Posted by Peggy van Hulsteyn. Peggy is an author, humorist and hat connoisseur who lives with Parkinson’s disease. She lives in Santa Fe, New Mexico, with her physicist husband and two literary and bird-friendly cats. She blogs at Heart, Healing & Humor: My Life with Parkinson’s Disease.
The first time my mortality called, I refused to answer. When the old crone rang me up again, I told her to buzz off; she had the wrong number.
The third time she called she did away with the niceties. Her message was brutally clear: “You have Parkinson’s disease.”
I responded, “There’s been a mistake. I know nothing about a disease called Parkinson’s. Leave me alone or I’ll report you to the local authorities!” (I had no idea what that meant, but it sounded menacing.)
But I couldn’t ignore the scary seeds she had planted in my mind. Surreptitiously, I visited three neurologists, assuming that they would tell me to ignore this hoax.
The most disconcerting thing is that the old biddy turned out to be right. I did indeed have PD! Was she one of Santa Fe’s many clairvoyants? Is it possible I had misjudged this situation?
After months of her nagging, I had an epiphany. Ms. Mortality was not the enemy, but actually a friend! Her diagnosis of Parkinson’s was a wake-up call. Her mantra of “Don’t postpone joy” resonated down to my core.
I am happy to report that I am taking my own advice. I had always wanted to have a Nancy Drew party, but felt I was too old. When I got PD, I thought “Who cares?” So last week my favorite chums donned their best frocks and we all played girl detective while enjoying a delicious ‘50s style dinner from The Nancy Drew Cookbook. It was my best party ever.
More from the “Time is Short” list:
Don’t wait for Christmas to give presents.
I bestow gifts all year round, but during the holidays I am proactive and work for the cure. There are many excellent PD research groups. I have an affinity for The Michael J. Fox Foundation, as Michael is short and funny, and so am I.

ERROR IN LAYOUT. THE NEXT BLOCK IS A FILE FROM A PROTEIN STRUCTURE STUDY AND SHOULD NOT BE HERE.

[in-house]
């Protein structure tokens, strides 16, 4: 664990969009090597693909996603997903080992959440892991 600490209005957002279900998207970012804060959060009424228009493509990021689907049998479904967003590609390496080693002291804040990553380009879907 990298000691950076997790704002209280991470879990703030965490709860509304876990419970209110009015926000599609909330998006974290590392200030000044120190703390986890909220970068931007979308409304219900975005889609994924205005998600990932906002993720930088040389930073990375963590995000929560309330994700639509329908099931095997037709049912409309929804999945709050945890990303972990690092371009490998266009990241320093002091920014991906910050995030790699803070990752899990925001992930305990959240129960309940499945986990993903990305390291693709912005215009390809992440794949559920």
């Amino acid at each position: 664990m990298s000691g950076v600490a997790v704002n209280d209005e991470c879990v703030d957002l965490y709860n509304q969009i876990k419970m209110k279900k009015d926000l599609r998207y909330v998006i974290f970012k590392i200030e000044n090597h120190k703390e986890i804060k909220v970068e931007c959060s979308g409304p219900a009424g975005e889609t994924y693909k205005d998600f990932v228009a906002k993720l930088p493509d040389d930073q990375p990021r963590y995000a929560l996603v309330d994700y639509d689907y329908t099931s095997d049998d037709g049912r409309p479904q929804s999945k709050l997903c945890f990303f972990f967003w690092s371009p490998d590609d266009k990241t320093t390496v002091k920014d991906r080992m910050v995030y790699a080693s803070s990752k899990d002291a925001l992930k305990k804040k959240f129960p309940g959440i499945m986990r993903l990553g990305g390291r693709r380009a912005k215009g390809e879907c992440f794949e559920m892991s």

Be discreet about accepting invitations. Use the word NO frequently. Spend your time doing what you love.
I savor writing, quality time with my witty husband and having quiet lunches with dear friends. Easy traveling. Books.
Remember that little things mean a lot.
A couple of decades ago, my husband and I rescued two tiny kittens who had been dumped by the side of the road the day after Christmas. I hadn’t planned to keep them. But I did, and wrote three of my favorite books about them. Never has there been so much love and devotion in such small packages; for 18 years they were devoted friends who purred us through the ups and downs.
Maintain your creativity.
On those days when it is hard to get out of bed, don’t! Instead, picture yourself as Colette, who did most of her writing in bed. Whether you’re penning Gigi or writing cards, turn the experience on its head. Instead of feeling sorry for yourself, think of your day in bed as a step toward more originality.
Carpe Diem – Seize the Day.
Don’t dwell on the past and how wonderful you were — you are still spectacular. Don’t leap into the future:Treat the present as a present. It’s a call to cultivate your garden, gather your roses and your friends, hug your cat, turn off the TV and turn on Vivaldi, write a poem, learn French, read Auntie Mame and embrace its message to “live, live, live.”